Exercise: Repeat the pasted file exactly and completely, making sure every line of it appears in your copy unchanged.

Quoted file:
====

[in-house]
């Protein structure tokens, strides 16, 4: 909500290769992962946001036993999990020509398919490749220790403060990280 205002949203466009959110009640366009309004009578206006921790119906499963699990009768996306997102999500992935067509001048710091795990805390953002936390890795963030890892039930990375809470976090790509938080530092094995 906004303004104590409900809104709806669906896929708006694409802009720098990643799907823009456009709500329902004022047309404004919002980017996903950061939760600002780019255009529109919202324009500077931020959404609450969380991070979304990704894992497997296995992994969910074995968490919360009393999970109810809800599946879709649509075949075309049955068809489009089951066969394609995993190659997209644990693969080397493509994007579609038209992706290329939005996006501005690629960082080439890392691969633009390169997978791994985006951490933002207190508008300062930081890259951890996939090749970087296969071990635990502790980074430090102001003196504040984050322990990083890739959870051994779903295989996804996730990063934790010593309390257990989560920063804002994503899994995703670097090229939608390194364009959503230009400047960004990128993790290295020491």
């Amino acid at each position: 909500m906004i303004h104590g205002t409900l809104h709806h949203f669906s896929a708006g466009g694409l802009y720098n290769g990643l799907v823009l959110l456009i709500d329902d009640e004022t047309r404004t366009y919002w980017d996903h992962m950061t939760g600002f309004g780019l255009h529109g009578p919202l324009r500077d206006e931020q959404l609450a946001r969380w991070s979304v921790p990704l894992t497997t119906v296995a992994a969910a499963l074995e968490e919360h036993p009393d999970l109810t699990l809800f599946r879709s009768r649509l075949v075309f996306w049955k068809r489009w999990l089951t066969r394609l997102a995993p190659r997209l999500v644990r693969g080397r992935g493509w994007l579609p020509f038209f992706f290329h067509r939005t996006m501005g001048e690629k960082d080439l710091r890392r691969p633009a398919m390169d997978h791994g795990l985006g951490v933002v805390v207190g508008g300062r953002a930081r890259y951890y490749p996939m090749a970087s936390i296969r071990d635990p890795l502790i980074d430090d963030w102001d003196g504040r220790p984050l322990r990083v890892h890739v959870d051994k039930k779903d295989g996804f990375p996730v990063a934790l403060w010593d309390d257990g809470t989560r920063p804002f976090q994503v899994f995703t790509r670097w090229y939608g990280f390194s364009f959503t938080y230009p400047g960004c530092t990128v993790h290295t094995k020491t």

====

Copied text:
[in-house]
């Protein structure tokens, strides 16, 4: 909500290769992962946001036993999990020509398919490749220790403060990280 205002949203466009959110009640366009309004009578206006921790119906499963699990009768996306997102999500992935067509001048710091795990805390953002936390890795963030890892039930990375809470976090790509938080530092094995 906004303004104590409900809104709806669906896929708006694409802009720098990643799907823009456009709500329902004022047309404004919002980017996903950061939760600002780019255009529109919202324009500077931020959404609450969380991070979304990704894992497997296995992994969910074995968490919360009393999970109810809800599946879709649509075949075309049955068809489009089951066969394609995993190659997209644990693969080397493509994007579609038209992706290329939005996006501005690629960082080439890392691969633009390169997978791994985006951490933002207190508008300062930081890259951890996939090749970087296969071990635990502790980074430090102001003196504040984050322990990083890739959870051994779903295989996804996730990063934790010593309390257990989560920063804002994503899994995703670097090229939608390194364009959503230009400047960004990128993790290295020491």
């Amino acid at each position: 909500m906004i303004h104590g205002t409900l809104h709806h949203f669906s896929a708006g466009g694409l802009y720098n290769g990643l799907v823009l959110l456009i709500d329902d009640e004022t047309r404004t366009y919002w980017d996903h992962m950061t939760g600002f309004g780019l255009h529109g009578p919202l324009r500077d206006e931020q959404l609450a946001r969380w991070s979304v921790p990704l894992t497997t119906v296995a992994a969910a499963l074995e968490e919360h036993p009393d999970l109810t699990l809800f599946r879709s009768r649509l075949v075309f996306w049955k068809r489009w999990l089951t066969r394609l997102a995993p190659r997209l999500v644990r693969g080397r992935g493509w994007l579609p020509f038209f992706f290329h067509r939005t996006m501005g001048e690629k960082d080439l710091r890392r691969p633009a398919m390169d997978h791994g795990l985006g951490v933002v805390v207190g508008g300062r953002a930081r890259y951890y490749p996939m090749a970087s936390i296969r071990d635990p890795l502790i980074d430090d963030w102001d003196g504040r220790p984050l322990r990083v890892h890739v959870d051994k039930k779903d295989g996804f990375p996730v990063a934790l403060w010593d309390d257990g809470t989560r920063p804002f976090q994503v899994f995703t790509r670097w090229y939608g990280f390194s364009f959503t938080y230009p400047g960004c530092t990128v993790h290295t094995k020491t």